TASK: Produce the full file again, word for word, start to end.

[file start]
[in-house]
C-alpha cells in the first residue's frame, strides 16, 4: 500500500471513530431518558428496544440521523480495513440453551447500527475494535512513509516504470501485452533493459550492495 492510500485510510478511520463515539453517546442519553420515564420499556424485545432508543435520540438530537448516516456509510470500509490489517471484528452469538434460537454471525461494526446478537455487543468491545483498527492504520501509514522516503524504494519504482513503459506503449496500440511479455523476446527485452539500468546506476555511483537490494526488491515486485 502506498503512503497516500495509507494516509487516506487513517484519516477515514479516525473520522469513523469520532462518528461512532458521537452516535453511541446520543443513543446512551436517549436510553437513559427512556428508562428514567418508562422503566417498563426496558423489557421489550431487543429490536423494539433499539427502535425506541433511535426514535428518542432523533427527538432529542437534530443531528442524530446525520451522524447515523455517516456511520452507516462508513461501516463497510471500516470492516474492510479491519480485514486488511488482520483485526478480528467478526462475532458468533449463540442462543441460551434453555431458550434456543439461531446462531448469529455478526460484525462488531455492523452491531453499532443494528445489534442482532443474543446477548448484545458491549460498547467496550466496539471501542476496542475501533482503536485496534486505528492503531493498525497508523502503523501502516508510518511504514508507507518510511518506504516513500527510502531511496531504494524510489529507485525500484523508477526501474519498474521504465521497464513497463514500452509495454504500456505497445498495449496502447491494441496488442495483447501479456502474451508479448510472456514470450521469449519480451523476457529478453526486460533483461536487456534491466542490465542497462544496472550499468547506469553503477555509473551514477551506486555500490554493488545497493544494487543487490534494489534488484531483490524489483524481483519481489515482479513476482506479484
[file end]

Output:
[in-house]
C-alpha cells in the first residue's frame, strides 16, 4: 500500500471513530431518558428496544440521523480495513440453551447500527475494535512513509516504470501485452533493459550492495 492510500485510510478511520463515539453517546442519553420515564420499556424485545432508543435520540438530537448516516456509510470500509490489517471484528452469538434460537454471525461494526446478537455487543468491545483498527492504520501509514522516503524504494519504482513503459506503449496500440511479455523476446527485452539500468546506476555511483537490494526488491515486485 502506498503512503497516500495509507494516509487516506487513517484519516477515514479516525473520522469513523469520532462518528461512532458521537452516535453511541446520543443513543446512551436517549436510553437513559427512556428508562428514567418508562422503566417498563426496558423489557421489550431487543429490536423494539433499539427502535425506541433511535426514535428518542432523533427527538432529542437534530443531528442524530446525520451522524447515523455517516456511520452507516462508513461501516463497510471500516470492516474492510479491519480485514486488511488482520483485526478480528467478526462475532458468533449463540442462543441460551434453555431458550434456543439461531446462531448469529455478526460484525462488531455492523452491531453499532443494528445489534442482532443474543446477548448484545458491549460498547467496550466496539471501542476496542475501533482503536485496534486505528492503531493498525497508523502503523501502516508510518511504514508507507518510511518506504516513500527510502531511496531504494524510489529507485525500484523508477526501474519498474521504465521497464513497463514500452509495454504500456505497445498495449496502447491494441496488442495483447501479456502474451508479448510472456514470450521469449519480451523476457529478453526486460533483461536487456534491466542490465542497462544496472550499468547506469553503477555509473551514477551506486555500490554493488545497493544494487543487490534494489534488484531483490524489483524481483519481489515482479513476482506479484